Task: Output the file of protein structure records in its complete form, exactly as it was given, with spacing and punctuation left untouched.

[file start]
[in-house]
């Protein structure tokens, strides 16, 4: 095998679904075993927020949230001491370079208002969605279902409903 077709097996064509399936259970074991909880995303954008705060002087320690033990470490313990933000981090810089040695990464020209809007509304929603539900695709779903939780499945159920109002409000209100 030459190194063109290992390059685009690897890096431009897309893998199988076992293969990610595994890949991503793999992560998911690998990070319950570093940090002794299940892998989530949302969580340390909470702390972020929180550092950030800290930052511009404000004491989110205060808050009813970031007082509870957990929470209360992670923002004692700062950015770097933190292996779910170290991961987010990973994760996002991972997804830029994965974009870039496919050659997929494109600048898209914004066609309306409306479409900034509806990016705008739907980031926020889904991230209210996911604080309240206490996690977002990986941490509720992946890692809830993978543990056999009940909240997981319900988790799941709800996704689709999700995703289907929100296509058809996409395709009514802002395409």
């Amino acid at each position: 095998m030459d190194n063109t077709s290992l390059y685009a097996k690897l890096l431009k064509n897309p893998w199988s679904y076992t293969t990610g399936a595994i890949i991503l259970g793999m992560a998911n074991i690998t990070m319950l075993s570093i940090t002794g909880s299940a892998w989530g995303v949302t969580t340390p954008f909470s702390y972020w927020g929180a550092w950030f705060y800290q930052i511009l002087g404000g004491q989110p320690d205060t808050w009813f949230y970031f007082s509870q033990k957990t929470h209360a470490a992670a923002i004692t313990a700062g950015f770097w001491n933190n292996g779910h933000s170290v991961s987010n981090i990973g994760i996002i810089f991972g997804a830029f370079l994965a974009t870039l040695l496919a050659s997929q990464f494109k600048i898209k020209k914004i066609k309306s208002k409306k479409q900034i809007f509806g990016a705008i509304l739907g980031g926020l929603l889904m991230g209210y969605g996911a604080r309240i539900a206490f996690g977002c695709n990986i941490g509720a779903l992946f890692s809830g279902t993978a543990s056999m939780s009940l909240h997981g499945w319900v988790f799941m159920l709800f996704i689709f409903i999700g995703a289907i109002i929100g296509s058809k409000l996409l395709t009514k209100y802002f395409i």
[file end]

[in-house]
């Protein structure tokens, strides 16, 4: 095998679904075993927020949230001491370079208002969605279902409903 077709097996064509399936259970074991909880995303954008705060002087320690033990470490313990933000981090810089040695990464020209809007509304929603539900695709779903939780499945159920109002409000209100 030459190194063109290992390059685009690897890096431009897309893998199988076992293969990610595994890949991503793999992560998911690998990070319950570093940090002794299940892998989530949302969580340390909470702390972020929180550092950030800290930052511009404000004491989110205060808050009813970031007082509870957990929470209360992670923002004692700062950015770097933190292996779910170290991961987010990973994760996002991972997804830029994965974009870039496919050659997929494109600048898209914004066609309306409306479409900034509806990016705008739907980031926020889904991230209210996911604080309240206490996690977002990986941490509720992946890692809830993978543990056999009940909240997981319900988790799941709800996704689709999700995703289907929100296509058809996409395709009514802002395409």
């Amino acid at each position: 095998m030459d190194n063109t077709s290992l390059y685009a097996k690897l890096l431009k064509n897309p893998w199988s679904y076992t293969t990610g399936a595994i890949i991503l259970g793999m992560a998911n074991i690998t990070m319950l075993s570093i940090t002794g909880s299940a892998w989530g995303v949302t969580t340390p954008f909470s702390y972020w927020g929180a550092w950030f705060y800290q930052i511009l002087g404000g004491q989110p320690d205060t808050w009813f949230y970031f007082s509870q033990k957990t929470h209360a470490a992670a923002i004692t313990a700062g950015f770097w001491n933190n292996g779910h933000s170290v991961s987010n981090i990973g994760i996002i810089f991972g997804a830029f370079l994965a974009t870039l040695l496919a050659s997929q990464f494109k600048i898209k020209k914004i066609k309306s208002k409306k479409q900034i809007f509806g990016a705008i509304l739907g980031g926020l929603l889904m991230g209210y969605g996911a604080r309240i539900a206490f996690g977002c695709n990986i941490g509720a779903l992946f890692s809830g279902t993978a543990s056999m939780s009940l909240h997981g499945w319900v988790f799941m159920l709800f996704i689709f409903i999700g995703a289907i109002i929100g296509s058809k409000l996409l395709t009514k209100y802002f395409i």